Trafficking of Women in Nigeria: causes, consequences and the way forward

Citation:

Akor, Linus. 2011. “Trafficking of Women in Nigeria: causes, consequences and the way forward.” Corvinus Journal of Sociology and Social Policy 2 (2): 89-110.

Author: Linus Akor

Abstract:

The phenomenon of the trafficking of women, especially of young girls and women into exploitative sexual and commercial labor, has recently begun to attract local, national and international attention from world leaders, academics, the mass media, advocacy groups, the clergy and humanity in general. This is against the back drop of the fact that the trafficking of women has a number of far-reaching socio-economic, health and political consequences. Several factors, among them poverty, unemployment, ignorance and family size have been implicated as being reasons why women fall easy preys to the antics of traffickers. From available statistics, we can say that about 500,000 women are brought into the United States of America and Europe yearly for sexual and domestic servitude. Of the over 70,000 African victims of women trafficking, Nigerian women account for 70 percent of those trafficked to Italy alone. Fighting the menace requires a coordinated and concerted push from all stakeholders. This paper presents the causes and consequences of the trafficking of women from Nigeria to America and Europe. Empirical evidence indicates that the activities of traffickers, corrupt embassy officials, the country’s porous borders, poverty, refusal of victims to expose traffickers, delay in prosecuting apprehended culprits and biting youth unemployment have “conspired” to undermine the battle against the illicit trade. The paper makes far-reaching recommendations about how to mitigate the identified obstacles.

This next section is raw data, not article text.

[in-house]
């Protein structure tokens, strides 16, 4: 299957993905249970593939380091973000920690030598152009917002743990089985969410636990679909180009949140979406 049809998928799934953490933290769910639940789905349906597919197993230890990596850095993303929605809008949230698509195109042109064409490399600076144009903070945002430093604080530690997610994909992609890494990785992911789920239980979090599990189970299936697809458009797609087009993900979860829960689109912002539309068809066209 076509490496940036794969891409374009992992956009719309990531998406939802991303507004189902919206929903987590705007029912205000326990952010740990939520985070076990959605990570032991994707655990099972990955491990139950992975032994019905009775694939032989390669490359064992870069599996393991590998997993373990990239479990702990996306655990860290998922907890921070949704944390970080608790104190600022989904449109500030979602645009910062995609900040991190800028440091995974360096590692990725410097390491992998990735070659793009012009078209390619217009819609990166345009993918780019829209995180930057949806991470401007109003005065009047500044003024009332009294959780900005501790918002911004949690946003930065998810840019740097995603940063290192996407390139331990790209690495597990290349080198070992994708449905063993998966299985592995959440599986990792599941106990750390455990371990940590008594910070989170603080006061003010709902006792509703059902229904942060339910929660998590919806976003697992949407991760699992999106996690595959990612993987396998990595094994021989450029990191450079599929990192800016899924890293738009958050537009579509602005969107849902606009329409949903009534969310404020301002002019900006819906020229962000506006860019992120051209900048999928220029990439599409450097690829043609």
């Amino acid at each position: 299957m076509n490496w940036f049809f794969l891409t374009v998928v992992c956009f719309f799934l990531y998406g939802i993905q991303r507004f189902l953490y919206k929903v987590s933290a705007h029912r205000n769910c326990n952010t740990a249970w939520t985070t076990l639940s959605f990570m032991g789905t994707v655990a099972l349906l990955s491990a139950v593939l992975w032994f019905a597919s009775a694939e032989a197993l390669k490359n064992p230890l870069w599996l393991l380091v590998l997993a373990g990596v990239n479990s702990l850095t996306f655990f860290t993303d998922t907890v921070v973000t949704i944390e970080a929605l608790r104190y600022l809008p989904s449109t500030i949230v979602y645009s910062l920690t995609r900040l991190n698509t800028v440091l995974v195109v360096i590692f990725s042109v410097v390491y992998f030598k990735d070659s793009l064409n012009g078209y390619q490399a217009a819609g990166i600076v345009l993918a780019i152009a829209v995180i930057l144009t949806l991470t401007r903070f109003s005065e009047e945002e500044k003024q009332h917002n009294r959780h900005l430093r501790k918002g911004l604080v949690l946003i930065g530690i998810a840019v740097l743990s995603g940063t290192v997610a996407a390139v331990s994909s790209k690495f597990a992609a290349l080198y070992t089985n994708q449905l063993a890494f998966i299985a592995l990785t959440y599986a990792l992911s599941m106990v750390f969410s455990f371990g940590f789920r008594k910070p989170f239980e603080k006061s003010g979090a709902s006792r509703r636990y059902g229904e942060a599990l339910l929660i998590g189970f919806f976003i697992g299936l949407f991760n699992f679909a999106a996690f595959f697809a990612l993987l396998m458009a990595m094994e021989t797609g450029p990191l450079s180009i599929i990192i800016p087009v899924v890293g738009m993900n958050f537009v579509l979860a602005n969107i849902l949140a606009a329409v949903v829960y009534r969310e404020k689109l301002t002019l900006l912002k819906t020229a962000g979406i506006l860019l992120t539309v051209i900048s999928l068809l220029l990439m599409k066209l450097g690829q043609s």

Keywords: trafficking of women, poverty, prostitution, traffickers, Italo, madam

Topics: Corruption, Economies, Poverty, Gender, Women, Girls, Trafficking, Human Trafficking, Sex Trafficking Regions: Africa, West Africa, Europe, Southern Europe Countries: Italy, Nigeria

Year: 2011

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